With a new fall collection, Joseph Altuzarra is leaning into the brave new world that looks nothing like the place where he got his fashion start years ago. We caught up with the designer, who is forging the future without forgetting his roots.
Let’s start with your decision to open a store in East Hampton. How did that come about?
It was sort of like a two-pronged decision. We built a house here, having the personal connection that I do with the Hamptons, and realizing that a lot of my friends were here; there was a real desire to see fresh, new things. I decided that I would love to open a store here. From a more pragmatic, business point of view, there is a real opportunity now in the Hamptons to build a brand and speak to new customers about who we are and to reach a new audience. I think those two things sort of came together and made it a very easy decision. Usually decisions that come easily tend to be the most successful ones.
How do you align yourself with a growing retail footprint in today’s world where many are advocating conscious consumerism?
That’s a really great question. For us it’s really about building community and also about storytelling. The more I go through this crisis, through this sort of transition in our industry, the more I realize how important it is to convey what our process is as a team. To be transparent about how we make things, why we make things. I think in a lot of ways what differentiates us outside of what the clothes look like is the process and point of view. We have a lot of sustainable initiatives in place, and how those affect the clothing, the things that are actually on the racks, that goes directly to storytelling. I have been on a lot of really interesting Zoom calls with other American designers or other designers globally in the luxury sector. What has been really interesting to hear is how we are all aligned around this idea that we have to be more responsible and accountable and we have to think about the changing habits of consumers. I think, as you astutely referenced, there is a growing concern for the environment and being a conscious consumer. I am really trying to be an industry player and be at the forefront of this idea of being way more transparent of how things are made and why we make things.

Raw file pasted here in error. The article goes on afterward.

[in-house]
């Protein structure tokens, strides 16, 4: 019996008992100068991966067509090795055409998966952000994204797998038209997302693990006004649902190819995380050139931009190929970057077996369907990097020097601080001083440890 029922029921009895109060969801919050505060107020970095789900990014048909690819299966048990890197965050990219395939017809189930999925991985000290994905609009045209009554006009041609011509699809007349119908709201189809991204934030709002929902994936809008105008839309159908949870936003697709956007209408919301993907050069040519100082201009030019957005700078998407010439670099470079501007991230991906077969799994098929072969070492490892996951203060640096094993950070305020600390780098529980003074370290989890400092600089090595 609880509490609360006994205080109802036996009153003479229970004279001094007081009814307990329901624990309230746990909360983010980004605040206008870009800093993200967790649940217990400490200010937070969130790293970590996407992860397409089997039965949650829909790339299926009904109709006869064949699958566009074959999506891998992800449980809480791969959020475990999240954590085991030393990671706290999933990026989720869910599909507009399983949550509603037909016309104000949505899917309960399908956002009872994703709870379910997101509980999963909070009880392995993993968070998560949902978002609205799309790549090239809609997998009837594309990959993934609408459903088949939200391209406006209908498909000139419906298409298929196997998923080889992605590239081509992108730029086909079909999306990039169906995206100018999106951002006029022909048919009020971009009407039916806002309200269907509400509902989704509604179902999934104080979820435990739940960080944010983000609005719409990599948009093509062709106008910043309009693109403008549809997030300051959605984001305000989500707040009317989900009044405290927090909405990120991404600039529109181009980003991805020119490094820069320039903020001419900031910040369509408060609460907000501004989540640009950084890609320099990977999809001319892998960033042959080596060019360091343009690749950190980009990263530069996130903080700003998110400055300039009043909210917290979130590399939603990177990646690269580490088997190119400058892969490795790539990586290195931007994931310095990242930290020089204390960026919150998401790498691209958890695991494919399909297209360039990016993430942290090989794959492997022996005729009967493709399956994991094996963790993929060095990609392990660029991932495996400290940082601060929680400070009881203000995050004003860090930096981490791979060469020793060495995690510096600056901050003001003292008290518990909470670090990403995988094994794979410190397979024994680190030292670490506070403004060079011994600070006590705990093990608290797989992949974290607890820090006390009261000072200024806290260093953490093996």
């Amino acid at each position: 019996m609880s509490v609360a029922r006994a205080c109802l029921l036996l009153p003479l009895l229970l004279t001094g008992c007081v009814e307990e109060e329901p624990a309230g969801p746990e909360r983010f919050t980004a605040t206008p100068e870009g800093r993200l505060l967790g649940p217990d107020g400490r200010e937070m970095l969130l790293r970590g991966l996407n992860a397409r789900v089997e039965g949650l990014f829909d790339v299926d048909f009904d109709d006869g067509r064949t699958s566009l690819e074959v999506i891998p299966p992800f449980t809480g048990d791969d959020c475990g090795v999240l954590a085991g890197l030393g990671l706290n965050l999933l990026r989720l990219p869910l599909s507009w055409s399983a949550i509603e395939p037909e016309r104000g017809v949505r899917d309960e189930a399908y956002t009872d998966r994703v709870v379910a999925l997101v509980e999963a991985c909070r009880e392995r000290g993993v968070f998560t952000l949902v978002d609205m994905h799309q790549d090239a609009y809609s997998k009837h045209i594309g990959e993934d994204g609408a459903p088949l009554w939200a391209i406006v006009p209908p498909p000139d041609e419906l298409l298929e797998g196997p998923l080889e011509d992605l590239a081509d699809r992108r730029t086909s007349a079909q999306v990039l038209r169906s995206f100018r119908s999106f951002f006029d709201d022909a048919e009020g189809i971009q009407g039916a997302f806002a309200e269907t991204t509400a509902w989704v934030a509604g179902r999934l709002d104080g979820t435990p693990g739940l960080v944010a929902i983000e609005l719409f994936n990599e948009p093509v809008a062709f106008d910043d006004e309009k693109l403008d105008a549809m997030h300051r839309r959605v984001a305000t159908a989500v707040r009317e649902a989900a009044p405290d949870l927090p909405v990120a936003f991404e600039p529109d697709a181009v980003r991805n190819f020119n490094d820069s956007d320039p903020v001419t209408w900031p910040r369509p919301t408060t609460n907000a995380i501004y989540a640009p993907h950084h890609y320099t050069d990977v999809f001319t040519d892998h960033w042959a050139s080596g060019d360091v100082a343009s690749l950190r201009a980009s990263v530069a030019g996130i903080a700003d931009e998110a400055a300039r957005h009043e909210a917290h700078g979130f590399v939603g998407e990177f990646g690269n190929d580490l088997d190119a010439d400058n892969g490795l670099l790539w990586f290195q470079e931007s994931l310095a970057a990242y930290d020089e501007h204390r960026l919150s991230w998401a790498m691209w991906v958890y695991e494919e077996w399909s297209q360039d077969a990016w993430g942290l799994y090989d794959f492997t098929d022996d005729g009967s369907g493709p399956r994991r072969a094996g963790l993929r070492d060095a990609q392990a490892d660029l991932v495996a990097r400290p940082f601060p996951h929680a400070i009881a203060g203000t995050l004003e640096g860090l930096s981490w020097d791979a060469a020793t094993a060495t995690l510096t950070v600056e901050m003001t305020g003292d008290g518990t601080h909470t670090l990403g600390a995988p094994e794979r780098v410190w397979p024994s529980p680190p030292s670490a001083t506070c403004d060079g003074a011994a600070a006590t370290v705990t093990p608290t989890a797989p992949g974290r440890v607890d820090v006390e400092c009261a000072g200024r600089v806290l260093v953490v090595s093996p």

You are involved in A Common Thread, the fashion fund for COVID-19 relief. What are your thoughts about the evolution of your industry challenged by the crisis?
For me it has always been clear from the beginning of the pandemic that things should not go back to normal. This is obviously devastating, but it allows us to make a real change in the industry that has really been needed for a really long time around how we conduct business and how we make things. That is really a top-to-bottom conversation, from manufacturing and sourcing down to discounting. There is definitely resistance—the heart of these initiatives is coming from independent designers, who are owner-operators of their own businesses, who have felt the repercussion of this pandemic and feel responsible for the effects that we are having on the industry. I think where we have seen more resistance is frankly bigger groups or bigger companies, who will have to come to terms with how to move with the industry. I feel like my role as an ambassador of sorts of these initiatives is to educate and be open to conversation.